Re: [PATCHv6 0/8] zswap: compressed swap caching
From: Seth Jennings
Date: Thu Feb 21 2013 - 13:28:19 EST
On 02/21/2013 09:50 AM, Dan Magenheimer wrote:
>> From: Seth Jennings [mailto:sjenning@xxxxxxxxxxxxxxxxxx]
>> Subject: [PATCHv6 0/8] zswap: compressed swap caching
>> * fix improper freeing of rbtree (Cody)
> Cody's bug fix reminded me of a rather fundamental question:
> Why does zswap use a rbtree instead of a radix tree?
> Intuitively, I'd expect that pgoff_t values would
> have a relatively high level of locality AND at any one time
> the set of stored pgoff_t values would be relatively non-sparse.
> This would argue that a radix tree would result in fewer nodes
> touched on average for lookup/insert/remove.
I considered using a radix tree, but I don't think there is a compelling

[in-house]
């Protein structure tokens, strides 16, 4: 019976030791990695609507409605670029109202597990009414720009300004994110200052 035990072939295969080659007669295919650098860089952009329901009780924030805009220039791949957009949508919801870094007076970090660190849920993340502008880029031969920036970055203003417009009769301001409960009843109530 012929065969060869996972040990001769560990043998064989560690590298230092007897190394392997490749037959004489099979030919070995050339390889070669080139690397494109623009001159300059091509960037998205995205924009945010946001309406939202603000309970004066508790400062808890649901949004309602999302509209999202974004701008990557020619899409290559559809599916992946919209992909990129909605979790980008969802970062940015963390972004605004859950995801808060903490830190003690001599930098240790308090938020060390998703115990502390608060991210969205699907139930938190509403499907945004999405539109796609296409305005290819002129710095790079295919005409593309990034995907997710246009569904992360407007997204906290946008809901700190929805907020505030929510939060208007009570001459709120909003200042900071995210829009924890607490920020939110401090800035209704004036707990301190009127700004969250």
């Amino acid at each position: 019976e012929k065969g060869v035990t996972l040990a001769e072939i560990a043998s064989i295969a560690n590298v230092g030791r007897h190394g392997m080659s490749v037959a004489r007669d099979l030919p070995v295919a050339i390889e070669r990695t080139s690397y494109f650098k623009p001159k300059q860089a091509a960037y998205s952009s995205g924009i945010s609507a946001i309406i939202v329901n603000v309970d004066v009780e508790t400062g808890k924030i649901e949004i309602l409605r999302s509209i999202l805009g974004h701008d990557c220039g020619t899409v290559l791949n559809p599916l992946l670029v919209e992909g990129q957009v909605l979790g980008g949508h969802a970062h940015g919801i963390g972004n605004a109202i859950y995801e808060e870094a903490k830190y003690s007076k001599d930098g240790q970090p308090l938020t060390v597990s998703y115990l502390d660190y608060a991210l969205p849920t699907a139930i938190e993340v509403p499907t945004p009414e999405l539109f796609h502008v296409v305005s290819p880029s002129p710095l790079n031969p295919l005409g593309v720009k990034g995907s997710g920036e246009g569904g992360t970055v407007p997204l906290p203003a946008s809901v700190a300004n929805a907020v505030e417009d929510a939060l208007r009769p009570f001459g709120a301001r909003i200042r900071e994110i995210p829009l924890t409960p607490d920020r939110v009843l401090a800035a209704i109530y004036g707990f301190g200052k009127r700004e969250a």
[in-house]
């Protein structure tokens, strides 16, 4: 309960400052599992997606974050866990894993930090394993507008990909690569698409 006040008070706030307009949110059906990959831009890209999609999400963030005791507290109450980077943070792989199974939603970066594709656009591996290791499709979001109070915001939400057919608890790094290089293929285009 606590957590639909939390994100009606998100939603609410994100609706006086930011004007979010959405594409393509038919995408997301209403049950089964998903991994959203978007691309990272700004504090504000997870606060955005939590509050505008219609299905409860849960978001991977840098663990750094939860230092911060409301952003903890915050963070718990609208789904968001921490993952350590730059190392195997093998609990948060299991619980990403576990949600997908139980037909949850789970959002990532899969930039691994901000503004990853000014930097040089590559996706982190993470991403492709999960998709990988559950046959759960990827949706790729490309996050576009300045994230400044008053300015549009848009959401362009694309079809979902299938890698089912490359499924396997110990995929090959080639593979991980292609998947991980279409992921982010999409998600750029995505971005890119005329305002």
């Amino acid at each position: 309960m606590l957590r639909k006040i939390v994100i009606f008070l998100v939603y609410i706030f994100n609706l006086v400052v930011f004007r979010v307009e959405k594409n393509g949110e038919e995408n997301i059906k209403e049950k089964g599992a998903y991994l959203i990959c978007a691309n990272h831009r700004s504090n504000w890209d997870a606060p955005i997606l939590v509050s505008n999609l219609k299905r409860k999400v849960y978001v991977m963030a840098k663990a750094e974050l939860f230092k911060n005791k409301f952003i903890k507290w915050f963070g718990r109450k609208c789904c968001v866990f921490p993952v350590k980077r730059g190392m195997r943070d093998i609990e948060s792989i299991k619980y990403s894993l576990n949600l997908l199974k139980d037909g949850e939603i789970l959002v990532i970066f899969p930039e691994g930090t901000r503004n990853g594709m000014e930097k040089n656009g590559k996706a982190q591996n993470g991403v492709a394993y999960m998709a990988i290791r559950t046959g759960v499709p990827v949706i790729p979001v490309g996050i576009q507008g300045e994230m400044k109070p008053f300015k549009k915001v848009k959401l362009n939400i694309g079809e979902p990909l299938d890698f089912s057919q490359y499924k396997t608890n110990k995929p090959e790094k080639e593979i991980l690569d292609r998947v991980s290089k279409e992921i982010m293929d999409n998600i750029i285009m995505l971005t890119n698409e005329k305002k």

reason to choose a radix tree over a red-black tree in this case
>From a runtime standpoint, a radix tree might be faster. The swap
offsets will be largely in linearly bunched groups over the indexed
range. However, there are also memory constraints to consider in this
Using a radix tree could result in intermediate radix_tree_node
allocations in the store (insert) path in addition to the zswap_entry
allocation. Since we are under memory pressure, using the red-black
tree, whose metadata is included in the struct zswap_entry, reduces the
number of opportunities to fail.
On my system, the radix_tree_node structure is 568 bytes. The
radix_tree_node cache requires 4 pages per slab, an order-2 page
allocation. Growing that cache will be difficult under the pressure.
In my mind, cost of even a single node allocation failure resulting in
an additional page swapped to disk will more that wipe out any possible
performance advantage using a radix tree might have.
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